Gan joined OnlyFans in September 2020, when the company was four years old. Stokely, a British entrepreneur, founded OnlyFans in 2016. The subscription-based platform with unusually liberal content policies quickly grew into a go-to site for adult content. Initially OnlyFans was a family business, but the Stokelys in 2018 sold a majority stake in parent Fenix International Limited to Leonid Radvinsky, a Florida-based online pornography baron who got rich on turn-of-the-millennium referral sites that advertised passwords to porn sites. Some of the referral sites featured terms like “preteen” and “bestiality”; there’s no evidence that those sites linked users to actual child pornography. Radvinsky currently owns at least 75% of OnlyFans, according to U.K. government filings. Radvinsky did not respond to an interview request; an OnlyFans spokesperson said that he “isn’t involved in the day-to-day running of the business.”

Gan recently moved to Miami from Los Angeles, but when we speak she’s in London. She’s the first to admit she’s an unlikely CEO. She grew up in Virginia as an only child; her father emigrated from Nagpur, India. Her career has spanned marketing and communications gigs at protein bar brand Quest Nutrition, energy-drink maker Red Bull, and a West Hollywood cannabis café. The typical jobs that prepare an executive for the corner office—operational roles with profit and loss responsibility—don’t appear on her résumé beyond a stint running her own consulting firm. Her rise reflects the new weight companies are placing on communication skills, says Jane Stevenson, global leader for the CEO succession practice at consulting firm Korn Ferry. The pandemic blurred boundaries between work and home, personal and professional, making “the ability to tell the story of the company” more valuable, Stevenson says. 

Vanniall, a porn performer who relied on OnlyFans after an HIV diagnosis.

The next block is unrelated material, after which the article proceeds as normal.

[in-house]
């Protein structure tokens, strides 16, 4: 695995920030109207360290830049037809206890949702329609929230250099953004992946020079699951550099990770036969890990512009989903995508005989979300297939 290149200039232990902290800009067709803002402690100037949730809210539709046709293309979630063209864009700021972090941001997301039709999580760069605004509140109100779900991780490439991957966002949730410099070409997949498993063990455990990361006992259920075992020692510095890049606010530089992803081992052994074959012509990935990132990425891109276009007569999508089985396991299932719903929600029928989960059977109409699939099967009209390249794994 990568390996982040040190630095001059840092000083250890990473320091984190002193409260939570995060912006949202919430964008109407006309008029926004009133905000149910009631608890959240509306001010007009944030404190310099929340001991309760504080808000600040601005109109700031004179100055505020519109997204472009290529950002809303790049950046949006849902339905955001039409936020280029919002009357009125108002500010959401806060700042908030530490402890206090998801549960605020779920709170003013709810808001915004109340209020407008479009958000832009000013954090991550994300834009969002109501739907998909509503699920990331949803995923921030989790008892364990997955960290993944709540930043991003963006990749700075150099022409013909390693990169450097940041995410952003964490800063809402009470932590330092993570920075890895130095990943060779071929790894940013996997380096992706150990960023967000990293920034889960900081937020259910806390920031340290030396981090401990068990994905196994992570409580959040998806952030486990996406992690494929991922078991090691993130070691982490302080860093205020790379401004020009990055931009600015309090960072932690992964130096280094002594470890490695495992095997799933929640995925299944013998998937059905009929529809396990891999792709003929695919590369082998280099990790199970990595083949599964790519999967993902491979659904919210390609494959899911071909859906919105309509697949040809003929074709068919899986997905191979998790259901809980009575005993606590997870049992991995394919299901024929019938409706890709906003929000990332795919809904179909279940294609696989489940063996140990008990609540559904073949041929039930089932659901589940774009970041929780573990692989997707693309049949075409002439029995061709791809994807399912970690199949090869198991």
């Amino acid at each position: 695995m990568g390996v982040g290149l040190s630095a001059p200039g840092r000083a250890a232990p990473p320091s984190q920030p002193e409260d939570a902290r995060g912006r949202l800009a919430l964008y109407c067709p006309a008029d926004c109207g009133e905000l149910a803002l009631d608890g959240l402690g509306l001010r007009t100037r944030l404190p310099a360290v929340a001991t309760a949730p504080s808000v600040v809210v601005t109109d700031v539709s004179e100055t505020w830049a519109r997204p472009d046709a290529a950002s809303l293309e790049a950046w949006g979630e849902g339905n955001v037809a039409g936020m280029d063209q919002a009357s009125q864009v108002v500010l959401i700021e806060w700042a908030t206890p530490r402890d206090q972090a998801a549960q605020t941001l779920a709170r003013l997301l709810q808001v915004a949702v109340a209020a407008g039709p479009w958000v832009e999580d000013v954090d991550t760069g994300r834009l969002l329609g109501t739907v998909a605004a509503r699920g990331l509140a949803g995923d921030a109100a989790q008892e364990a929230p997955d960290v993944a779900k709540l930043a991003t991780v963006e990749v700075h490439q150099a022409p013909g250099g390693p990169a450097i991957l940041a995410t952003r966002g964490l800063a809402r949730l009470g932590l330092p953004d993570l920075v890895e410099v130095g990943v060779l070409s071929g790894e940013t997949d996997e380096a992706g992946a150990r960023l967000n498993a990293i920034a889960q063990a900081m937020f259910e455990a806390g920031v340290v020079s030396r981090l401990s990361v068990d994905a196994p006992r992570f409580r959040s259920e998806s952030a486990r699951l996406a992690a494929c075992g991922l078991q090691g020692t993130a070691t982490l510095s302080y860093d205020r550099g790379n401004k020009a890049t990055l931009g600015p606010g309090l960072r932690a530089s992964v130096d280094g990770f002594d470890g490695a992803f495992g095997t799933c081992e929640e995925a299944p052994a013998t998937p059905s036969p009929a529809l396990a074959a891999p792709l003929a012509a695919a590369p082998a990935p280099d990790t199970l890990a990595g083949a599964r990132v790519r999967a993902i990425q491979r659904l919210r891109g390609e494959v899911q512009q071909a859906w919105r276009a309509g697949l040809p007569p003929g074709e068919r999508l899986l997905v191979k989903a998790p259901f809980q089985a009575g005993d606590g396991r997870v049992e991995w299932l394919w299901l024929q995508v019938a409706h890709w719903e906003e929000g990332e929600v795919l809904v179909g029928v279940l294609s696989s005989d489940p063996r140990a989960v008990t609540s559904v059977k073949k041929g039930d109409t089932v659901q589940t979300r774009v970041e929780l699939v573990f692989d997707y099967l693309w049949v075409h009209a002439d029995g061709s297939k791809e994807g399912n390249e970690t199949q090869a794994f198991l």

Ashley Lake—Courtesy of Vanniall

Gan’s unorthodox background shapes how she operates as CEO. Her leadership isn’t hierarchical; she’s as happy to speak with an entry-level staffer as a celebrity considering joining the platform. At major events like Web Summit, a tech conference, or an evening gala, she pairs stage-ready outfits with sneakers. When she wears an OnlyFans beanie into Dishoom, a hip Indian restaurant in London, the host asks if she has an account. She doesn’t clarify that she’s the CEO. Instead she smiles and replies, “Yes, it’s an awesome platform.” 

So how did Gan get to the CEO seat? As CMO and CCO, she was involved in parts of the business, like company strategy, that wouldn’t typically fall under her job description. That’s a habit she picked up in earlier career stops. “All roads came back to her,” remembers Mike Curtis, a former colleague from Quest. “She had her hands in every project.” 

Gan was close to Stokely; she says they’re still friends, though a company spokesperson declined to make him available for an interview and says he is “no longer involved with the business in any capacity.” (Stokely did not respond to interview requests.) 

Colleagues describe Gan as levelheaded in a crisis, a useful trait at a startup that’s faced moments of turmoil since its founding in 2016. “She often stops and says, ‘Let’s just take a beat,’ ” says Keily Blair, who worked as OnlyFans’ outside counsel under its prior leadership and now serves as Gan’s chief strategy and operations officer. 

The pandemic took OnlyFans from adult industry side project to household name. With in-person sex work and live adult entertainment off the table, more adult performers joined the platform, creating content ranging from light nudity to more explicit pornography. Meanwhile, stuck-at-home users flocked to the site, subscribing directly to their favorite creators. “The word ‘influencer’ shifted to ‘creator,’ ” says Gan. “That’s when everyone was able to become a creator and develop a community.” 

OnlyFans’ COVID-era growth was impressive; it earned $932 million in revenue in 2021, up 160% from 2020. Of that revenue, $324.7 million was after-tax profit, a 575% leap. 

OnlyFans’ income comes from the 20% cut it takes from creators. Just over 2 million creators took in nearly $4 billion in earnings from 188 million users in 2021. The company says that during Gan’s tenure, it hit the milestones of 220 million users and 3 million creators who have earned a total of $10 billion from the platform over the course of its six-year existence. 

But as OnlyFans approached the billion-dollar revenue mark in 2021, the institutions handling the company’s cash balked, threatening creators’ livelihoods and thrusting the site into an identity crisis.